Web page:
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Ongoing Clinical Trials

A Phase 2/3 Randomized, Open-Label Study of Toca 511, a Retroviral Replicating Vector, Combined With Toca FC versus Standard of Care in Subjects Undergoing Planned Resection for Recurrent Glioblastoma or Anaplastic Astrocytoma

This study compares the overall survival of subjects treated with Toca 511 combined with Toca FC to subjects treated according to standard of care after tumor resection for recurrence of glioblastoma or anaplastic astrocytoma. Subjects undergoing resection for first or second recurrence (including this recurrence) of glioblastoma or anaplastic astrocytoma are eligible.

Lead Physician: Jay-Jiguang Zhu, M.D.
Contact: Guangrong (Greg) Lu at (713) 704-7100 or guangrong.lu@uth.tmc.edu

A Randomized Phase II Trial of Radiation Therapy and Cisplatin Alone or in Combination with Intravenous Triapine in Women with Newly Diagnosed Bulky Stage IB2, Stage II, IIIB, or IVA Cancer of the Uterine Cervix or Stage II-IVA Vaginal Cancer

Researchers are evaluating the efficacy of an experimental regimen of triapine, cisplatin, and radiation to increase progression-free survival relative to the standard/control regimen of cisplatin and radiation in women with uterine cervix and vaginal cancer. Eligible patients must have a pathologic diagnosis of stage IB2 (> 5 cm), II, IIIB or IVA squamous, adenocarcinoma, or adenosquamous carcinoma of the uterine cervix or stage II-IVA squamous, adenocarcinoma, or adenosquamous carcinoma of the vagina not amenable to curative surgical resection alone.

Lead Physician: Joseph A. Lucci III, M.D.
Contact: Sonia Robazetti, M.D., CCRC at (713) 500-6382 or sonia.c.robazetti@uth.tmc.edu

Phase 3 Study of ADXS11-001 Administered Following Chemoradiation as Adjuvant Treatment for High-Risk Locally Advanced Cervical Cancer

The study is designed to compare the disease-free survival of patients who use the investigational drug, ADXS11-001, to placebo administered in the adjuvant setting following concurrent chemotherapy and radiotherapy. The drug is administered with curative intent to participants with high-risk locally advanced squamous, adenosquamous or adenocarcinoma of the cervix. Eligible patients must be diagnosed with squamous cell, adenocarcinoma or adenosquamous carcinoma of the cervix and must have undergone definitive therapy with curative intent consisting of at least 4 weeks of treatment with cisplatin and a minimum of 40 Gy external-beam radiation therapy.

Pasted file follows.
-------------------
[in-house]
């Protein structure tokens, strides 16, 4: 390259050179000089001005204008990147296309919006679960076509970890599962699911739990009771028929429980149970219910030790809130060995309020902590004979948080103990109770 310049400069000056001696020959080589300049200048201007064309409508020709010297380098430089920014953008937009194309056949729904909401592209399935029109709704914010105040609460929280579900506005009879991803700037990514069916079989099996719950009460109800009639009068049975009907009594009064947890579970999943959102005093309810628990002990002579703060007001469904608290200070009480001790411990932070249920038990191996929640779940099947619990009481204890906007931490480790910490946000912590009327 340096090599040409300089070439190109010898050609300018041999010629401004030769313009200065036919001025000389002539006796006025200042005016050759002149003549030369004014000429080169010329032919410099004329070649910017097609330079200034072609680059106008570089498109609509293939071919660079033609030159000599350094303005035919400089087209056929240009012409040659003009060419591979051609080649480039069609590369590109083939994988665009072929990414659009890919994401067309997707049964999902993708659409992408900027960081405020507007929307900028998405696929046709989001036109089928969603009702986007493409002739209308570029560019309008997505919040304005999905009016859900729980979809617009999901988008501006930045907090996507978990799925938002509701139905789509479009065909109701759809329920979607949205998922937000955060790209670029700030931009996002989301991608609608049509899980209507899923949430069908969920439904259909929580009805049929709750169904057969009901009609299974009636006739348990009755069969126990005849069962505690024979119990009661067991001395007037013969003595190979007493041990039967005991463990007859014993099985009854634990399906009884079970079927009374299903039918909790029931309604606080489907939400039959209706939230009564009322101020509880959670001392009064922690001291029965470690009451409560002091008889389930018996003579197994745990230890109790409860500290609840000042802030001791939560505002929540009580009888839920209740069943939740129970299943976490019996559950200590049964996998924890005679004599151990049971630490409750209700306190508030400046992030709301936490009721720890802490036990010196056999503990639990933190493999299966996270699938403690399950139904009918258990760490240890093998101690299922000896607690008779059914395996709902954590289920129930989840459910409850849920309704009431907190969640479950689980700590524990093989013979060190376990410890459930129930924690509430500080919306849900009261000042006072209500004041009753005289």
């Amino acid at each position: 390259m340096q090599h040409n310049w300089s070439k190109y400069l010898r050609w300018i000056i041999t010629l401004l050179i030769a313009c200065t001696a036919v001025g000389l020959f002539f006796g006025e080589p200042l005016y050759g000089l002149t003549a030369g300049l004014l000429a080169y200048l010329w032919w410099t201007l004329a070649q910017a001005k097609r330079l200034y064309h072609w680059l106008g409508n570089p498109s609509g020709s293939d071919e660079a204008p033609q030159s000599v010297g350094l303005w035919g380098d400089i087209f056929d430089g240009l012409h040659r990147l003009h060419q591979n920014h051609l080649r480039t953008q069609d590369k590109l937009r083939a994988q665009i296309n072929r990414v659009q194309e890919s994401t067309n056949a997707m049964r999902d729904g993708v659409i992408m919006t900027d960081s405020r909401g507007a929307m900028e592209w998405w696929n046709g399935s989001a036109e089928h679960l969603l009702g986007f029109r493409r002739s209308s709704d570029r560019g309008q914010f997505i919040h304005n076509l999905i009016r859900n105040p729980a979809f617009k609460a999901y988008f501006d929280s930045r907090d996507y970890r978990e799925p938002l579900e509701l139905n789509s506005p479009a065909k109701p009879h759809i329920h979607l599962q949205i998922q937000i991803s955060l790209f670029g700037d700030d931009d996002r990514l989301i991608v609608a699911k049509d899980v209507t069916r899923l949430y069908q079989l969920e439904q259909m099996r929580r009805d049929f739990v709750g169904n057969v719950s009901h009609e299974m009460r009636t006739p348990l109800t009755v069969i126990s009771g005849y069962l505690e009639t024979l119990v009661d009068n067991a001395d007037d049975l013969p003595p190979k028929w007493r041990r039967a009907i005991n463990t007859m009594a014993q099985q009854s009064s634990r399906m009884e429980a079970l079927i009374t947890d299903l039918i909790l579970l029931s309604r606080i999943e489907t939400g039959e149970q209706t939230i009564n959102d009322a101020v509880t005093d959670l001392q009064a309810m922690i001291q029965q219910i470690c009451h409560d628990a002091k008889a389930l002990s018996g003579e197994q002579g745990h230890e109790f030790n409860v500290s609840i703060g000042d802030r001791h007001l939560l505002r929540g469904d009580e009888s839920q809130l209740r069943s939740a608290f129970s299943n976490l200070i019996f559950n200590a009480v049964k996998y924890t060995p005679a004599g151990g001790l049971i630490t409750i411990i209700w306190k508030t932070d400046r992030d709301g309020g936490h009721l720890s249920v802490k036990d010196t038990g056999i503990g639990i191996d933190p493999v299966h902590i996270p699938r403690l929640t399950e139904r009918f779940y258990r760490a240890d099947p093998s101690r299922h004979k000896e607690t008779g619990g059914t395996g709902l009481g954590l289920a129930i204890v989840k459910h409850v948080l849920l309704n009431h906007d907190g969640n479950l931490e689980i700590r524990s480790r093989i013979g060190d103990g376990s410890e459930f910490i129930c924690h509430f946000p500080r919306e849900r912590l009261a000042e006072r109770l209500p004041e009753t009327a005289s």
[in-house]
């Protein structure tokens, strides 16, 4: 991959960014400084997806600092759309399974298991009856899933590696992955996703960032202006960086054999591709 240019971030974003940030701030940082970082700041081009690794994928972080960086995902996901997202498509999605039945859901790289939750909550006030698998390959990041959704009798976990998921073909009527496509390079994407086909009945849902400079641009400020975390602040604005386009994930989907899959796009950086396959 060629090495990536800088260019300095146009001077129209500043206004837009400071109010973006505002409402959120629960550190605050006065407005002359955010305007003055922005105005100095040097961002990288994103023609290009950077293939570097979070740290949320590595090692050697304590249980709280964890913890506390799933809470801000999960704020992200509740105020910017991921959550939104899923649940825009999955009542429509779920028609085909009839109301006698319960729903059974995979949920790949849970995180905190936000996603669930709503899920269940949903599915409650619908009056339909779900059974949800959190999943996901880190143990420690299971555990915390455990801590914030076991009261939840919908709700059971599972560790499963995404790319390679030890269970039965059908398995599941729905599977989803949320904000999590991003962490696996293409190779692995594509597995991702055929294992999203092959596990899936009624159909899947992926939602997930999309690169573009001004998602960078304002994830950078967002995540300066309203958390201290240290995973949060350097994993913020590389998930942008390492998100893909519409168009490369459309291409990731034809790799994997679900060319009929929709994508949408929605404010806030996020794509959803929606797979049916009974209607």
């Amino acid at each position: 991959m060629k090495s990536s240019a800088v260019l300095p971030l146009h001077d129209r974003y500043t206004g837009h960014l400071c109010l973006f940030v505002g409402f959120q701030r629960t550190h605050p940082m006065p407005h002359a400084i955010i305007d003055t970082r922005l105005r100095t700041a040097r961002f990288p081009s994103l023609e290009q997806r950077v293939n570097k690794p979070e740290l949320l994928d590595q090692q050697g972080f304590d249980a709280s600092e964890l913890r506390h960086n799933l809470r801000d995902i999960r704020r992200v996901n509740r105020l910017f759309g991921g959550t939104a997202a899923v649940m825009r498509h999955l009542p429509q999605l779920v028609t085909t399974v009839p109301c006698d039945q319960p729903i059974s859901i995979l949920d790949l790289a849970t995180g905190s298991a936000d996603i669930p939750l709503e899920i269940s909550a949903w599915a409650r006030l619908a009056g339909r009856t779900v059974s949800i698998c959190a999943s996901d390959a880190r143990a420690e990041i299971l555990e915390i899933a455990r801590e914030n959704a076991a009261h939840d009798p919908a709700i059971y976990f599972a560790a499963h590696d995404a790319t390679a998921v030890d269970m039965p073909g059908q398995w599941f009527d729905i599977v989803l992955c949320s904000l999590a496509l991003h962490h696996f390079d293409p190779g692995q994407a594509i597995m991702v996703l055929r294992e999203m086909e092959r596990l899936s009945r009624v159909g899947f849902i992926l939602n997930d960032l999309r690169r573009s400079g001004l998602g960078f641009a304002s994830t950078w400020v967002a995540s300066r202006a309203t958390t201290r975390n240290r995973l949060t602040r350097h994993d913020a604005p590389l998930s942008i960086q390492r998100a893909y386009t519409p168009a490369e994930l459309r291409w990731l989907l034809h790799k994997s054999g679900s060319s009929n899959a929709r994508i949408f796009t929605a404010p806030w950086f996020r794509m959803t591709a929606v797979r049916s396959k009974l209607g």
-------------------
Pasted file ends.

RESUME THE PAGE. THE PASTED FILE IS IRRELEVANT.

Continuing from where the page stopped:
Lead Physician: Joseph A. Lucci III, M.D.
Contact: Sonia Robazetti, M.D., CCRC at (713) 500-6382 or sonia.c.robazetti@uth.tmc.edu

The OUTBACK Trial: A Phase III Trial of Adjuvant Chemotherapy Following Chemoradiation as a Primary Treatment for Locally Advanced Cervical Cancer Compared to Chemoradiation Alone

The OUTBACK Trial is suitable for women with locally advanced cervical cancer (FIGO stage IB1 and node positive, IB2, II, IIIB or IVA). The primary objective of this randomized Phase III trial is to determine if the addition of adjuvant chemotherapy to standard cisplatin-based chemo-radiation improves overall survival. Women are randomized to either A) standard cisplatin-based chemoradiation or B) standard cisplatin-based chemoradiation followed by 4 cycles of carboplatin and paclitaxel chemotherapy. Secondary objectives are to compare progression-free survival, treatment-related toxicity, patterns of disease recurrence, quality of life and psycho-sexual health and the association between radiation protocol compliance and outcomes. Blood and tumor samples are collected from consenting patients for future translational studies. 780 women will be enrolled to determine if the addition of adjuvant chemotherapy can improve the 5-year overall survival rate by ≥ 10%. OUTBACK opened in Australia and New Zealand in 2011. The trial opened in the USA in early 2012.

Lead Physician: Joseph A. Lucci III, M.D.
Contact: Sonia Robazetti, M.D., CCRC at (713) 500-6382 or sonia.c.robazetti@uth.tmc.edu

A Phase II Trial Evaluating Cisplatin and Gemcitabine Concurrent with Intensity-Modulated Radiation Therapy in the Treatment of Locally Advanced Squamous Cell Carcinoma of the Vulva

Specialized radiation therapy that delivers a high dose of radiation directly to the tumor may kill more tumor cells and cause less damage to normal tissue. Drugs used in chemotherapy, such as gemcitabine hydrochloride and cisplatin, work in different ways to stop the growth of tumor cells, either by killing the cells or by stopping them from dividing. Giving radiation therapy together with gemcitabine hydrochloride and cisplatin may kill more tumor cells. This Phase II trial studies how well giving radiation therapy together with gemcitabine hydrochloride and cisplatin work in treating patients with locally advanced squamous cell carcinoma of the vulva. The primary objective is to determine the efficacy of cisplatin, gemcitabine hydrochloride (gemcitabine) and intensity-modulated radiation therapy (IMRT) in achieving a complete pathologic response when used for the primary treatment of locally advanced squamous cell carcinoma of the vulva.

Lead Physician: Joseph A. Lucci III, M.D.
Contact: Sonia Robazetti, M.D., CCRC at (713) 500-6382 or sonia.c.robazetti@uth.tmc.edu